Published: August 20, 2002
Stoneware and Earthenware Lots Lead Virginia Auction
MT CRAWFORD, VA. – Prices at Green Valley Auctions, Inc’s June Americana and decorative arts were strong, beginning with Friday’s session and continuing on to Saturday. All told, the large crowd enjoyed a well-organized sale and a no buyer’s premium policy.
Saturday morning was a delight for traditional pottery collectors. With 138 lots of stoneware and earthenware, the selection was vast and the bidding reflected the quality of the pieces. Lot 1, a rare A. Keister & Co. three-gallon pitcher from Strasburg, Va., with freehand cobalt decoration sold after heated bidding to a Virginia collector for $21,000. Shenandoah Valley examples proved to be the most popular pieces in this portion of the sale.
The crowd had barely recovered from the pitcher’s record price when an earthenware bear attributed to Winchester, Va., potter Anthony Baecher (lot 7) attracted numerous bidders before being sold to a collector for $27,000. Although it had suffered some losses, this piece was closely related to an example in the Abby Aldrich Rockefeller Folk Art Center, and is one of only several known to exist.
Rockingham County, Va., pieces also reflected their highly sought-after status with an undecorated straight sided jar signed by the father of Rockingham County pottery, Andrew Coffman (lot 2), reaching $3,100 despite having a rim chip, and a decorated stoneware lidded squat pot by John D. Heatwole (lot 3) sold for $5,900.
Other significant Valley pieces included lot 4, a stamped John Bell molded hanging planter that brought $5,250 and a decorated ovoid jar attributed to the Zigler pottery also garnered much interest. The four-gallon ovoid jar (lot 18) featuring an incised and cobalt male profile with high collar and pony tail and inscribed “Johnny” sold to a bidder on the floor for $6,750. A large array of Western Pennsylvania and West Virginia pottery also held the crowd’s interest, reaching prices from $100 to $1,350.
Decorative accessories followed the sale of pottery but the bidding remained competitive. A James Meredith (Winchester, Va.) coin silver sauce ladle (lot 170) sold for $550, while a Tiffany sterling “Vine” sugar sifter (lot 171) was knocked off at $450. Although unmarked, a Mount Washington Royal Flemish vase with gilded griffin decoration (lot 279) reached $3,400 before selling to a bidder on the phone and a Carnation mold R.S. Prussia tankard (lot 285) sold for $1,400 to a bidder on the floor. Similarly, a pair of Baccarat figural glass candlesticks with cherub stems (lot 296) brought $1,300.
Painting also elicited much interest, with two mid-Nineteenth Century Virginia watercolors by German artist A. Kollner (lots $225 and 226) bringing $4,100 and $4,300 respectively, record prices for this artist. An oil on canvas portrait of a Jack Russell terrier signed Lucy A. Leavers (lot 209) also held the crowd’s interest, bringing $2,200. An impressive needlework memorial picture of silk embroidery and ink on silk (lot 139) with a North Carolina provenance reached $6,250 before selling to an in-house bidder. Other rdf_Descriptions of note include a very rare brass sewing dog (lot 144) that brought $1,900 and an exceptional Shenandoah Valley white oak field basket in old green paint (lot 137), which realized $2,300.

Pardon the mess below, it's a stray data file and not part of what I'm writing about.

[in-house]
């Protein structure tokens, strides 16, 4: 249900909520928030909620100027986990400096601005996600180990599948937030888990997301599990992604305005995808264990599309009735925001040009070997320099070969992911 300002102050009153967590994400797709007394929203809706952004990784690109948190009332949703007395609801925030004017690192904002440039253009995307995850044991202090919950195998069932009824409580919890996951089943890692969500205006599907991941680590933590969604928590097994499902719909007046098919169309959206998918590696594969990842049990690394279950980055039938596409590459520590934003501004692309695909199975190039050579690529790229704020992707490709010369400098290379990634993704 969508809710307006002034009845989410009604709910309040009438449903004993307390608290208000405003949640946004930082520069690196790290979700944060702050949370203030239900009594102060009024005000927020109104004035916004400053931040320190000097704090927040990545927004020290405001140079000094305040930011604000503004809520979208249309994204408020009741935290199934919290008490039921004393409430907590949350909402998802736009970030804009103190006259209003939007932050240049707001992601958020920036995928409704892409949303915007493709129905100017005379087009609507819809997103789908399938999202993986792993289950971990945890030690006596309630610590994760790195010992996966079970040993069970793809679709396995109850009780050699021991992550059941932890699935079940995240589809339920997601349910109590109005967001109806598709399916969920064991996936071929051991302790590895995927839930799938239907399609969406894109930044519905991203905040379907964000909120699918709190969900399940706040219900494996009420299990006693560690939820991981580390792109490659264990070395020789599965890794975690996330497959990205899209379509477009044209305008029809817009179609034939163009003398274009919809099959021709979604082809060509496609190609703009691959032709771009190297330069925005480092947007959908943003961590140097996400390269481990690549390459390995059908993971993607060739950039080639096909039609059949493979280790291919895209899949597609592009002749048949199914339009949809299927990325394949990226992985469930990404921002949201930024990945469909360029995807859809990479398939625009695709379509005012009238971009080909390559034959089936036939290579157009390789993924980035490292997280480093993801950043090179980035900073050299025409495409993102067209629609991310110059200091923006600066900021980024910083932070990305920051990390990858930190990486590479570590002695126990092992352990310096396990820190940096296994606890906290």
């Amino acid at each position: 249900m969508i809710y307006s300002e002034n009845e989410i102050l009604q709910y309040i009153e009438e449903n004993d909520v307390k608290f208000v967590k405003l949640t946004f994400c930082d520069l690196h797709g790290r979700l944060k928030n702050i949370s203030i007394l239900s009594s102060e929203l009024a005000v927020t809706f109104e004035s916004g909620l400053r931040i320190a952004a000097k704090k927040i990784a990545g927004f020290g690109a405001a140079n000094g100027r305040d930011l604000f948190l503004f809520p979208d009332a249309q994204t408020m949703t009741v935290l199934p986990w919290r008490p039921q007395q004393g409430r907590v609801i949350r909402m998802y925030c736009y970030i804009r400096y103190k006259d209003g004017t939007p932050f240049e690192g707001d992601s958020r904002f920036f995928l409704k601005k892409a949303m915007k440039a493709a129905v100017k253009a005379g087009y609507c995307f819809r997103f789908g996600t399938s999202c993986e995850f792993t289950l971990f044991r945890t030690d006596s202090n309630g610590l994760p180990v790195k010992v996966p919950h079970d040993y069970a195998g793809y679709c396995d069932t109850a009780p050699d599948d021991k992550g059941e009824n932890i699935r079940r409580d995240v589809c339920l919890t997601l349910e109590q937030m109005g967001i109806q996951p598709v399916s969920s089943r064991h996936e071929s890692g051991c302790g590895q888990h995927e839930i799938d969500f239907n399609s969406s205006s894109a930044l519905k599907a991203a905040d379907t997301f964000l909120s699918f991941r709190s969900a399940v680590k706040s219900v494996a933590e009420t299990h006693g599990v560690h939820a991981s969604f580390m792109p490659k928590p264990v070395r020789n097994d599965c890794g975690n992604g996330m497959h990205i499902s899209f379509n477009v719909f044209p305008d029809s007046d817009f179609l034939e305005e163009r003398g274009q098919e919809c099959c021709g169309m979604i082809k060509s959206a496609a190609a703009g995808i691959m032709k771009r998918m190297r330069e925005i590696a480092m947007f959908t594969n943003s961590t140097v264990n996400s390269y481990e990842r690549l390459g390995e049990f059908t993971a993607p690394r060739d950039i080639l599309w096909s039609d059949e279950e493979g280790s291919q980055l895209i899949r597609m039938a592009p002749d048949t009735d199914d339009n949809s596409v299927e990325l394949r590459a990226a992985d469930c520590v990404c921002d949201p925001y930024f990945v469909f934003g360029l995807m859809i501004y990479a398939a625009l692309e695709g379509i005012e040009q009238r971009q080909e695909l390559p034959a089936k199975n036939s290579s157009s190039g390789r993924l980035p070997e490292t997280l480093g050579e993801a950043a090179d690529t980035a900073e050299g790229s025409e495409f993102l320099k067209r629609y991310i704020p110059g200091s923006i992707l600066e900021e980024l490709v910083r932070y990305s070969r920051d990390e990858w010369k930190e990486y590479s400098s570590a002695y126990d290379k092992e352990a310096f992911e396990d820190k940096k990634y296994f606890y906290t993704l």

A fine array of furniture also held the crowd’s interest, with Shenandoah Valley pieces attracting the most heated bidding. A Federal walnut tall-case clock (lot 262) from an Augusta County, Va., family proved of interest to a number of bidders before selling for $11,000, while a late Eighteenth Century Shenandoah Valley walnut Chippendale high chest of drawers (lot 268) brought $8,000. Country prices from the region also fared well with an Empire walnut sideboard with 10 punched tins (lot 297) reaching $10,000, a walnut Empire diminutive solid end chest of drawers in original untouched condition (lot 272) bringing $6,000 and a 12-tin walnut pie safe (lot 300) selling for $4,100.
A North Carolina walnut Hepplewhite hunt board (lot 306) dated 1822 sold to a bidder for $10,000, while another North Carolina Hepplewhite piece, a walnut sugar chest on frame (lot 276), reached $4,750. An important Hepplewhite inlaid mahogany demilune card table attributed to Norfolk (lot 264) in need of much restoration sold for $5,500, a price that reflected the condition of the piece.
Friday’s session was also well attended and offered the crowd an eclectic array of rdf_Descriptions. Ranging from Wallace Nutting prints to gold coins, the pieces warmed up bidders for Saturday’s features. Outstanding lots from the first session included a cast-iron Bradley & Hubbard rabbit doorstop (lot A149) which realized a record $4,100 and a carved and polychrome patriotic picture frame inscribed by J.W. Nail (lot A167) that sold to a dealer for $1,600. A selection of art pottery included a Moorcroft center bowl and matching candlesticks (lot A190A) that garnered $1,000 and an uncommon Burmantoft’s faience bulbous bottle form vase with Persian style design (lot A204) also reached $1,000. The numerous lots of gold coins attracted many buyers and prices remained strong throughout that portion of the sale. For instance, a 1907 Saint-Gaudens $20 gold piece (lot A239) sold for a competitive $8,000 an 1807 Turban Head $5 gold piece (lot A243) reached $7,000 and an 1855 $1 gold piece (lot A275) topped out at $9,000.
By the end of Saturday’s session the total amount of sales had reached $683,000, a result that led Green Valley’s president Jeffrey Evans to remark: “The market for Southern — especially Virginia — furniture and decorative arts is at an all-time high. The sky is the limit for furniture with good provenance and original finish.”
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